We spent an entire month in the Kei Islands. Part of our long stay is simply because there is a lot about Kei Islands to enjoy; part of our long stay is our collective indecision about what to do about the Indonesia Visa Conundrum.
As Leslie mentioned a few posts back, the day we checked in with immigration in Tual, we learned we couldn’t get a sixty day visa, but instead only a thirty day visa. This left us with two choices: try to sail all 2000 miles of Indonesia in thirty days, or slow down substantially, make a stop in Timor Leste and obtain a full social visa for our time in Indonesia. With the full social visa, we are likely not going to make it all the way up to Thailand for it’s good weather in January, February, March. So, then what? Skip Thailand and keep going? Can’t do that, one of Andrew’s key locations for this trip is Thailand. This is a conundrum.
Andrew and Leslie asked me my opinion, and even for me it isn’t an easy decision. You see, I am a sailboat. While I am a speedy sailboat, I am still a sailboat. Reality is that even at my max speed, it takes me twenty-four hours to travel the distance a 747 airplane can travel in fifteen minutes. Thus, I am generally of the opinion that exploring slowly is better than going fast. Otherwise, you may as well fly. Then again, I am on a mission out here. I want to circumnavigate. It is my destiny, I must fulfill my destiny. The sooner I finish my circumnavigation, the sooner I will have circumnavigated.
The answer isn’t obvious, so we mull... mull and mull. They go on scuba trips, I bask in the sun, they play Wizard, I spend time with my Little Pirates, Andrew and Leslie eat a lot of barbecued chicken. Soon, twenty days of our thirty day visa has passed.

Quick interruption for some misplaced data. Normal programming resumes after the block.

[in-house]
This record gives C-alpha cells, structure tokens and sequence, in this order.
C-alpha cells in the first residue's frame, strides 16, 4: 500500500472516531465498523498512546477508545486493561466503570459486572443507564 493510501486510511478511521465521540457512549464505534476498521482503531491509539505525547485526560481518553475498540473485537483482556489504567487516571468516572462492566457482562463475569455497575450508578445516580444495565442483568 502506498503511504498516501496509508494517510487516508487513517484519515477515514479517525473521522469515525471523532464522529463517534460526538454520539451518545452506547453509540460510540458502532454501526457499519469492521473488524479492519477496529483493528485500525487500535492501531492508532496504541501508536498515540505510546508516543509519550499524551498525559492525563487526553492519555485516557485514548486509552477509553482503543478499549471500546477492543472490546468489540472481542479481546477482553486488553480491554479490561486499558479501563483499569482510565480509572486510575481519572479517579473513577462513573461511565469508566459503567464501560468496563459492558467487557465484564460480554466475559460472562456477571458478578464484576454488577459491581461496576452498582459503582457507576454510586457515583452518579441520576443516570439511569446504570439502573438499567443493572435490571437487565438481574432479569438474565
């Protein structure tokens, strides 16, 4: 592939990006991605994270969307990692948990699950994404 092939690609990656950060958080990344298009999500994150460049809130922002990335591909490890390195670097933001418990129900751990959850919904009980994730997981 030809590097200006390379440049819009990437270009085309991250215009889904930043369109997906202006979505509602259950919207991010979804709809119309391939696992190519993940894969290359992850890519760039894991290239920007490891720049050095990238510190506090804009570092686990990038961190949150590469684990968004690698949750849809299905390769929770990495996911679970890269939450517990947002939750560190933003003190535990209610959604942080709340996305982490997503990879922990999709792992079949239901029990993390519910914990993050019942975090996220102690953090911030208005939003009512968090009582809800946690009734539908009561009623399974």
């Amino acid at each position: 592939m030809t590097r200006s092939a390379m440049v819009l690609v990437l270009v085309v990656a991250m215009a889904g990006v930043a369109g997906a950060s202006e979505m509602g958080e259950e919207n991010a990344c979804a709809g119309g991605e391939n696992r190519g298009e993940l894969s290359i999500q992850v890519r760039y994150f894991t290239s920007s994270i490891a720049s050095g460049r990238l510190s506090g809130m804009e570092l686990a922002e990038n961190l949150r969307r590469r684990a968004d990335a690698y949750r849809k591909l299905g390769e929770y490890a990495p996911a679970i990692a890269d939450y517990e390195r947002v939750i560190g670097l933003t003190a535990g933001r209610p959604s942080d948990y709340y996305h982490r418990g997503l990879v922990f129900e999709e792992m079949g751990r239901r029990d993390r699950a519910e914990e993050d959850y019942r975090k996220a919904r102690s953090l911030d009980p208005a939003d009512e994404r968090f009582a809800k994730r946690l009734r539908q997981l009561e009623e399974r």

“Ahem.” I say, on the morning of day twenty-one. “You know, if we are going to go fast, we are going to need to weigh anchor and start going, well, faster.”
Leslie looks up from a blog post she’s typing, she takes a sip of her coffee. “Yeah.” She says.
“Yeah,” Andrew says.
“What are we doing here anyway?” I ask.
At this point, our scuba budget is exhausted and we have moved back to Tual. Our days are unstructured, there are no specific tours or plans we are trying to accomplish. Instead, Andrew and Leslie are spending time writing/thinking/processing pictures/puttering in the morning, eating tasty food, chit-chatting with various friends in the afternoon, and reading at night. When we wake up, we never know what the day will bring, so we don’t even try to plan.
Several days, Andrew puts my comfy chairs into Grin, loads up two adult-beverages into insulated beer coozies and invites Leslie for a joy-ride around the islands.
One morning, we notice a raucous of marching band drums, honking, and crowds on the bridge near where I’m anchored. What’s going on? It’s a parade! The Meiti Kei Festival is schedule to begin the day our non-renewable visa runs out, but apparently, festivities start a whole week in advance of the actual festival. Grin, Andrew and Leslie run to town to catch the parade.
One night, over more drinks at the rainbow village Dapor Kece, the crew learns there is a hip hop festival back over at pasir panjan. So, arrangements are made to share a taxi with new friends Will and Joy on S/V Souljourner. Instead of taking everyone to the Hip Hop Competition, the taxi driver kidnapped my crew and took them to a different beach entirely to have lunch at his friend's restaurant. Andrew had a handstand competition with the local kids. What else could he do?
Eventually they convinced the taxi-driver to take them to the Hip Hop Competition. Just go with the flow, it will work out better than planned. Probably. Maybe.